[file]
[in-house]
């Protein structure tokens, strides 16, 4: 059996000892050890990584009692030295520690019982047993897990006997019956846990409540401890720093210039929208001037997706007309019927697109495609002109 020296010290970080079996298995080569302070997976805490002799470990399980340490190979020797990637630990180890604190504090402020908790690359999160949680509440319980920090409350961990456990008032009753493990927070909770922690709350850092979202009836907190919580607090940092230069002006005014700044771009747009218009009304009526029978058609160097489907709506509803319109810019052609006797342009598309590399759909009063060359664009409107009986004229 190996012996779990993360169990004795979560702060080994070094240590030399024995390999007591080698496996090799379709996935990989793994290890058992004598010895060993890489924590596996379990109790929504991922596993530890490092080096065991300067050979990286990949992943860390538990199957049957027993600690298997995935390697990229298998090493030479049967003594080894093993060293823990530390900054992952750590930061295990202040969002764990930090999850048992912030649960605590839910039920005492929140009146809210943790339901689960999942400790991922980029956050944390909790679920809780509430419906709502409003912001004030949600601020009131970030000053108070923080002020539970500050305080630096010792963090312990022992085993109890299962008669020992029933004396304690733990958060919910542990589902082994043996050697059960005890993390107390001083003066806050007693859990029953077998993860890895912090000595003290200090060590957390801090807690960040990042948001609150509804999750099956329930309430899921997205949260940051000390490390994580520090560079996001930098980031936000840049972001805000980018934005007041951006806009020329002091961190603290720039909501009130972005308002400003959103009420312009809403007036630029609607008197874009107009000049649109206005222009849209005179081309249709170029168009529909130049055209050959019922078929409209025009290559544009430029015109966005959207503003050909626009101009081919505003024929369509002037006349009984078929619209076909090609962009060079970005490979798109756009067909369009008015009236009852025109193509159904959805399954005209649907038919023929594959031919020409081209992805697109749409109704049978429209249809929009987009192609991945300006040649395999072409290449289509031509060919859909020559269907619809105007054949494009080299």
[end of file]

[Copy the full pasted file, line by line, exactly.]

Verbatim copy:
[in-house]
């Protein structure tokens, strides 16, 4: 059996000892050890990584009692030295520690019982047993897990006997019956846990409540401890720093210039929208001037997706007309019927697109495609002109 020296010290970080079996298995080569302070997976805490002799470990399980340490190979020797990637630990180890604190504090402020908790690359999160949680509440319980920090409350961990456990008032009753493990927070909770922690709350850092979202009836907190919580607090940092230069002006005014700044771009747009218009009304009526029978058609160097489907709506509803319109810019052609006797342009598309590399759909009063060359664009409107009986004229 190996012996779990993360169990004795979560702060080994070094240590030399024995390999007591080698496996090799379709996935990989793994290890058992004598010895060993890489924590596996379990109790929504991922596993530890490092080096065991300067050979990286990949992943860390538990199957049957027993600690298997995935390697990229298998090493030479049967003594080894093993060293823990530390900054992952750590930061295990202040969002764990930090999850048992912030649960605590839910039920005492929140009146809210943790339901689960999942400790991922980029956050944390909790679920809780509430419906709502409003912001004030949600601020009131970030000053108070923080002020539970500050305080630096010792963090312990022992085993109890299962008669020992029933004396304690733990958060919910542990589902082994043996050697059960005890993390107390001083003066806050007693859990029953077998993860890895912090000595003290200090060590957390801090807690960040990042948001609150509804999750099956329930309430899921997205949260940051000390490390994580520090560079996001930098980031936000840049972001805000980018934005007041951006806009020329002091961190603290720039909501009130972005308002400003959103009420312009809403007036630029609607008197874009107009000049649109206005222009849209005179081309249709170029168009529909130049055209050959019922078929409209025009290559544009430029015109966005959207503003050909626009101009081919505003024929369509002037006349009984078929619209076909090609962009060079970005490979798109756009067909369009008015009236009852025109193509159904959805399954005209649907038919023929594959031919020409081209992805697109749409109704049978429209249809929009987009192609991945300006040649395999072409290449289509031509060919859909020559269907619809105007054949494009080299």